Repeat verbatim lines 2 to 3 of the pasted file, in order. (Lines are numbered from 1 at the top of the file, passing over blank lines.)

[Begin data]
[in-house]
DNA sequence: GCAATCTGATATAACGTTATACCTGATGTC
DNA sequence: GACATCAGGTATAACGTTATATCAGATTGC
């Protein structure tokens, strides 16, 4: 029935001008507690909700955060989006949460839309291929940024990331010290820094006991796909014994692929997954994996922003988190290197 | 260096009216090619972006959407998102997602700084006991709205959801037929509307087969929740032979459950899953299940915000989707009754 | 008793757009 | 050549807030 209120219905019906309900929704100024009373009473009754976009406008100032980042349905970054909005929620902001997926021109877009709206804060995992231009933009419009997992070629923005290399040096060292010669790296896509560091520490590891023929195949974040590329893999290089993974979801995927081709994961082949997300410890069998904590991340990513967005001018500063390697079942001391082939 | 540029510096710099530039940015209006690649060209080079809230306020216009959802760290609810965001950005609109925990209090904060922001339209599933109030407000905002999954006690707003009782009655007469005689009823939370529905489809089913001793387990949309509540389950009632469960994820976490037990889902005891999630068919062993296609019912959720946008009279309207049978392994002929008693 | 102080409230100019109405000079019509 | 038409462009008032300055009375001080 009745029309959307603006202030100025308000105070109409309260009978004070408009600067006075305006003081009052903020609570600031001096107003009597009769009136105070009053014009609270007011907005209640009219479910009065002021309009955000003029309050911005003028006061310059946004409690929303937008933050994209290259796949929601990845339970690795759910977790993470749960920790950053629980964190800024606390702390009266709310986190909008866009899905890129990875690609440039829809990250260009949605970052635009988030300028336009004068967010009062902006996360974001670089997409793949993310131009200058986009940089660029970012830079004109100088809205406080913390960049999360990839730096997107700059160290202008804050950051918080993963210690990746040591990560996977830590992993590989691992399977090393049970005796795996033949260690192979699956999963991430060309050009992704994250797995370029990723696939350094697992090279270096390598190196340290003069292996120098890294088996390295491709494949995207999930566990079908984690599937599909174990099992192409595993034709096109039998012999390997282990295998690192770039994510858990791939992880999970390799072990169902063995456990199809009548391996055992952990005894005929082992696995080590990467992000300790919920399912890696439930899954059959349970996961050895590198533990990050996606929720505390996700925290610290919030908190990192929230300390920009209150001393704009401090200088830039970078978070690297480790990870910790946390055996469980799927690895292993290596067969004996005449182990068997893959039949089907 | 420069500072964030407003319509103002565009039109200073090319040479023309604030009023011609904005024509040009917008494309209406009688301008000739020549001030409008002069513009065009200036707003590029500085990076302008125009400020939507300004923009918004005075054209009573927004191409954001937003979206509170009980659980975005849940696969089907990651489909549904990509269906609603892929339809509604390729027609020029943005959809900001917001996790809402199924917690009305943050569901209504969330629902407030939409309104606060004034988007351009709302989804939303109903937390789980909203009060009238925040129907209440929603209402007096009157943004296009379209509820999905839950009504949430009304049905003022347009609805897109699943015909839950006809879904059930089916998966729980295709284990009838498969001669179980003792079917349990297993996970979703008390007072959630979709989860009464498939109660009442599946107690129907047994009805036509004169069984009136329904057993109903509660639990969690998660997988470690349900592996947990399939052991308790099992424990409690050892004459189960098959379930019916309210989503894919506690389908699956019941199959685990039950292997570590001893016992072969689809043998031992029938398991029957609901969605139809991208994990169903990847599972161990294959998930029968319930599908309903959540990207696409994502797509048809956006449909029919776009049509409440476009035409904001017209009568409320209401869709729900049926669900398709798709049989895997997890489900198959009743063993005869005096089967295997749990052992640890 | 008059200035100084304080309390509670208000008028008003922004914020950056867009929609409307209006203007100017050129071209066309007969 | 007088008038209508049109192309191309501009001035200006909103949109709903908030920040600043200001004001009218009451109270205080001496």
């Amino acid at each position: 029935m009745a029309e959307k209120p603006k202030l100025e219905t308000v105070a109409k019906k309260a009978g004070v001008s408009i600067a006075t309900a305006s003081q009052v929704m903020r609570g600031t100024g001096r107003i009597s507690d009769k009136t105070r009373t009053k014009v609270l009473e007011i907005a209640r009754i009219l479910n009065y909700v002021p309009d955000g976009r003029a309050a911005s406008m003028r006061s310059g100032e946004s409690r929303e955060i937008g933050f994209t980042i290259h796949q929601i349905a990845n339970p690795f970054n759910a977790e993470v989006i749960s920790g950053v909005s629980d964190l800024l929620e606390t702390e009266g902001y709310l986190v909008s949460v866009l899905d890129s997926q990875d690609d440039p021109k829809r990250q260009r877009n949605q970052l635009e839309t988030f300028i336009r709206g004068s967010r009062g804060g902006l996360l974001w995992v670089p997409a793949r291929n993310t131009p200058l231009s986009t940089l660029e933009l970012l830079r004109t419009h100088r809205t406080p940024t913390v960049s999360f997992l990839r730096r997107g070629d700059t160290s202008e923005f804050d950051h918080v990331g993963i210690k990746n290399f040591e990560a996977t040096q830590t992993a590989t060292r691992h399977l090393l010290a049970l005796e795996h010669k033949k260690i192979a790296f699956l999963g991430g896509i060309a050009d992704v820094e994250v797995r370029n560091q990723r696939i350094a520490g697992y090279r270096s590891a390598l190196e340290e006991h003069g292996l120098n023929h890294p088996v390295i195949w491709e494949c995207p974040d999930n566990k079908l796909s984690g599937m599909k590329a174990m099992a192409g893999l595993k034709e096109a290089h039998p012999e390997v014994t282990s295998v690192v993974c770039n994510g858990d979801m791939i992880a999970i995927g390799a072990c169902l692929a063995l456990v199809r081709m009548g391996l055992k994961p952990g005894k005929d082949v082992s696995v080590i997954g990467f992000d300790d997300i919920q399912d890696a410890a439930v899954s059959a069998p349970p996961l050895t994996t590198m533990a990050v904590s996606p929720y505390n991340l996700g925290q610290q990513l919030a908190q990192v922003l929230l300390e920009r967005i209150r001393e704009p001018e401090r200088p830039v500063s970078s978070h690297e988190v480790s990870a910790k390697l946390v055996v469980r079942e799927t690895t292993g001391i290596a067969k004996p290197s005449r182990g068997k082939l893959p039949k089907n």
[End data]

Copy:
DNA sequence: GCAATCTGATATAACGTTATACCTGATGTC
DNA sequence: GACATCAGGTATAACGTTATATCAGATTGC